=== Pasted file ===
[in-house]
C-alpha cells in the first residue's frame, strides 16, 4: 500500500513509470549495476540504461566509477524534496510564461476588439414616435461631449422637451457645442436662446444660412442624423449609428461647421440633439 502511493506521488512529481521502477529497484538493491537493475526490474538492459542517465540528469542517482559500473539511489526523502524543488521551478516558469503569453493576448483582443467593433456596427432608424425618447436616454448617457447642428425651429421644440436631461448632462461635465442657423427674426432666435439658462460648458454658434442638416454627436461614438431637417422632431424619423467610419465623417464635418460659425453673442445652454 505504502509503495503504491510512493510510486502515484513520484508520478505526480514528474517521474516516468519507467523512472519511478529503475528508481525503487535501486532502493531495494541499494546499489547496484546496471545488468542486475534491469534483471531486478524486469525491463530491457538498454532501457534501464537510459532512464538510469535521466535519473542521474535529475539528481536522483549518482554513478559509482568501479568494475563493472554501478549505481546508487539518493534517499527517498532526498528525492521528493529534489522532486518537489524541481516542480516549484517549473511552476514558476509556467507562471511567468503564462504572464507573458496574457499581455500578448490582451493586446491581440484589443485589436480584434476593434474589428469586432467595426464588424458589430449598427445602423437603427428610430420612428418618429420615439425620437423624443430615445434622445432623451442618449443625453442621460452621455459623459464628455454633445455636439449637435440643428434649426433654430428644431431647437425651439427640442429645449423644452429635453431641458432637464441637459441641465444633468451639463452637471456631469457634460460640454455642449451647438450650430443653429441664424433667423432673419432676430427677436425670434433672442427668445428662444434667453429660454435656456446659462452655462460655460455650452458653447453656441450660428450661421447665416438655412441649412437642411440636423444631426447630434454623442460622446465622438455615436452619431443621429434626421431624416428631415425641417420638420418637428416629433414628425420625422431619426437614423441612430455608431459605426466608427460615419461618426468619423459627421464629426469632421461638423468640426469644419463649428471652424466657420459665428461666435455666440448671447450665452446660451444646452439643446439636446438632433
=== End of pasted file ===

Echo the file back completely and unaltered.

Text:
[in-house]
C-alpha cells in the first residue's frame, strides 16, 4: 500500500513509470549495476540504461566509477524534496510564461476588439414616435461631449422637451457645442436662446444660412442624423449609428461647421440633439 502511493506521488512529481521502477529497484538493491537493475526490474538492459542517465540528469542517482559500473539511489526523502524543488521551478516558469503569453493576448483582443467593433456596427432608424425618447436616454448617457447642428425651429421644440436631461448632462461635465442657423427674426432666435439658462460648458454658434442638416454627436461614438431637417422632431424619423467610419465623417464635418460659425453673442445652454 505504502509503495503504491510512493510510486502515484513520484508520478505526480514528474517521474516516468519507467523512472519511478529503475528508481525503487535501486532502493531495494541499494546499489547496484546496471545488468542486475534491469534483471531486478524486469525491463530491457538498454532501457534501464537510459532512464538510469535521466535519473542521474535529475539528481536522483549518482554513478559509482568501479568494475563493472554501478549505481546508487539518493534517499527517498532526498528525492521528493529534489522532486518537489524541481516542480516549484517549473511552476514558476509556467507562471511567468503564462504572464507573458496574457499581455500578448490582451493586446491581440484589443485589436480584434476593434474589428469586432467595426464588424458589430449598427445602423437603427428610430420612428418618429420615439425620437423624443430615445434622445432623451442618449443625453442621460452621455459623459464628455454633445455636439449637435440643428434649426433654430428644431431647437425651439427640442429645449423644452429635453431641458432637464441637459441641465444633468451639463452637471456631469457634460460640454455642449451647438450650430443653429441664424433667423432673419432676430427677436425670434433672442427668445428662444434667453429660454435656456446659462452655462460655460455650452458653447453656441450660428450661421447665416438655412441649412437642411440636423444631426447630434454623442460622446465622438455615436452619431443621429434626421431624416428631415425641417420638420418637428416629433414628425420625422431619426437614423441612430455608431459605426466608427460615419461618426468619423459627421464629426469632421461638423468640426469644419463649428471652424466657420459665428461666435455666440448671447450665452446660451444646452439643446439636446438632433